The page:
The Best of Youth is obviously a major achievement – an insightful, moving, decades-long chronicle through Italian history that’s bracing in a modern way but also traditional enough I could recommend it to my parents without hesitation. But I wonder if it’s fair to judge it alongside theatrical films, when it’s more like a mini-series (it was shown in Italy that way, wasn’t it?) Anyway, great piece of work, that dwarfs anything on the Academy list.

I also held very high opinion of Mysterious Skin, Look at Me, and Match Point (still my favorite Allen of this new millenium).

As I’ve said here ad nauseam, I didn’t think Crash was 100% dreadful; there were parts of it that were at least trying to deal with touch matters in an interesting way. But Haggis’ heavy hand eventually became too much, between the coincidental second Matt Dillon/Thandi Newton meeting, every moment involving Sandra Bullock, the cleansing snowfall (such a Magnolia ripoff I couldn’t believe it), and, worst of all, the cheap manipulation of putting an adorable child in jeopardy followed by a ridiculous escape. If the Oscars had never touched this movie, I’d not have thought about it since, but it wouldn’t raise my bile, either. Thanks, Academy.

I just didn’t find much there there in Capote. What narrative force it had was largely derived from In Cold Blood, of which I had very strong memories almost four decades later and didn’t need reminding. What it mostly amounted to was two hours of watching a high-wire literary impersonation. I’m in the middle on Philip Seymour Hoffman’s work: what he does in impressive, but I find him straining a bit too much of the time. As others have said, I preferred the more at-ease (because he wasn’t trying to play someone so much unlike him) work Toby Jones did in Infamous a year later.

Munich had the misfortune of Tom O’Neil flogging it a year out as “the clear Oscar front-runner”. It also had a final half-hour that sputtered a bit (especially in that laughable sex/flashback scene). But for most of its running time it was a powerful, thoughtful work on the cycle of vengeance and what it does to all parties. Not Spielberg’s finest work, but a sign he may have a lot more left in him.

Brokeback Mountain had, for me, the misfortune (not unlike 12 Years a Slave) of being sold as so powerful and ground-breaking a work that it almost inevitably disappointed. As I said here when the film opened, I thought the film faltered at the start: I didn’t see the overwhelming attraction that would have made these two guys take such a (for them) dangerous leap (unlike, say, in Blue is the Warmest Color, where the intensity is clear from moment one). Once the characters leave the mountain, the story turns considerably more interesting, and I found it an intelligent and moving effort (if not the emotional wipeout I was promised). It’s a good, solid movie…but not the great one I’d hoped for.

So, I pick Good Night and Good Luck for both my votes. George Clooney really surprised me: I’d thought (based on Confessions of a Dangerous Mind) that he had some talent, but I’d expected whatever he made of the Murrow/McCarthy face-off would be in Quiz Show territory, at best. Instead, he really transported me to another era: capturing the exhilaration and also the fear of working in such an atmosphere to try and right an ongoing wrong. He got a great performance out of David Strathairn (my best actor choice), and captured the feel of the 50s as well as any movie I’ve seen. I’m not saying it’s a great movie – 2005, theatrically, didn’t offer any such – but it’s my favorite, so I’ll swim against the Brokeback tide and honor it.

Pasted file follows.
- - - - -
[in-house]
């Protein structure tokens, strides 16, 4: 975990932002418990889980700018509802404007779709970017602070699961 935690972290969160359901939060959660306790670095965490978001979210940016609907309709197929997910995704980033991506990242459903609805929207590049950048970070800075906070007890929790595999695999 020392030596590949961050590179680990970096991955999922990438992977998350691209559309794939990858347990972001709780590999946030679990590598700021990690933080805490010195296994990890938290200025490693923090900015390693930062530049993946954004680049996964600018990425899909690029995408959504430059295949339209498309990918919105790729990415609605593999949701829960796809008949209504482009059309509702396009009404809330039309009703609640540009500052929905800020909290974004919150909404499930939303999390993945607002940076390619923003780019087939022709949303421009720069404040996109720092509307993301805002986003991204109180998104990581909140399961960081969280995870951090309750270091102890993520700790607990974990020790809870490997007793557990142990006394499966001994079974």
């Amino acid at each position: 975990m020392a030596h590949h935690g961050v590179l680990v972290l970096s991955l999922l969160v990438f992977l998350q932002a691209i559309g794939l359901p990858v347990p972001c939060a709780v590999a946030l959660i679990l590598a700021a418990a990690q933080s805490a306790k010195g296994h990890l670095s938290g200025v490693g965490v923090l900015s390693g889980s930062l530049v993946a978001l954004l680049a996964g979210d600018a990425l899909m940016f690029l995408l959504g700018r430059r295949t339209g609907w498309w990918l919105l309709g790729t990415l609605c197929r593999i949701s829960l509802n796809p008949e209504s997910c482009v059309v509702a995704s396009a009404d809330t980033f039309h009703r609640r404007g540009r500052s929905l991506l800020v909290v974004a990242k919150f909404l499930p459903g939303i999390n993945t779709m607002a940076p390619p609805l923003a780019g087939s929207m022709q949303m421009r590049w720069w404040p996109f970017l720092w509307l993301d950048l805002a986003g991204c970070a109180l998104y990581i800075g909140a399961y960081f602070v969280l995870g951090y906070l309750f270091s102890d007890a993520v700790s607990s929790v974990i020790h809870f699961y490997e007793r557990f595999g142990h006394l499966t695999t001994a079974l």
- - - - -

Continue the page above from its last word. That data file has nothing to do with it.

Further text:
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Re: Best Picture and Director 2005

Postby Uri » Mon Nov 25, 2013 7:06 am

The Original BJ wrote:Of the big ticket options, I was very glad Munich scored the nomination over the rest of the candidates (Walk the Line, King Kong, Memoirs of a Geisha, or, gulp, Cinderella Man). The script treats the Mossad missions with genuine complexity, not trite binaries, but as the politically messy, emotionally charged nightmares they must have been. And Steven Spielberg, of course, is a master at shooting the kind of suspense sequences the movie trades in, and, in this case, giving them proper emotional weight beyond movie-movie pleasures. It's a very worthy nominee, but I also remember that it was very hastily rushed into release to qualify for year-end prizes, and I thought the haste showed in some places. There were a couple spots where the exact particulars of the story lost me, and others that felt tonally dissonant with the rest of the piece (like that bizarre, sweat-filled sex scene). And you could probably argue that the final shot draws a comparison that's so obvious it probably didn't need to be made. As a result, I don't think this is Spielberg's most fully successful film, but it was yet another very worthy and ambitious effort from him.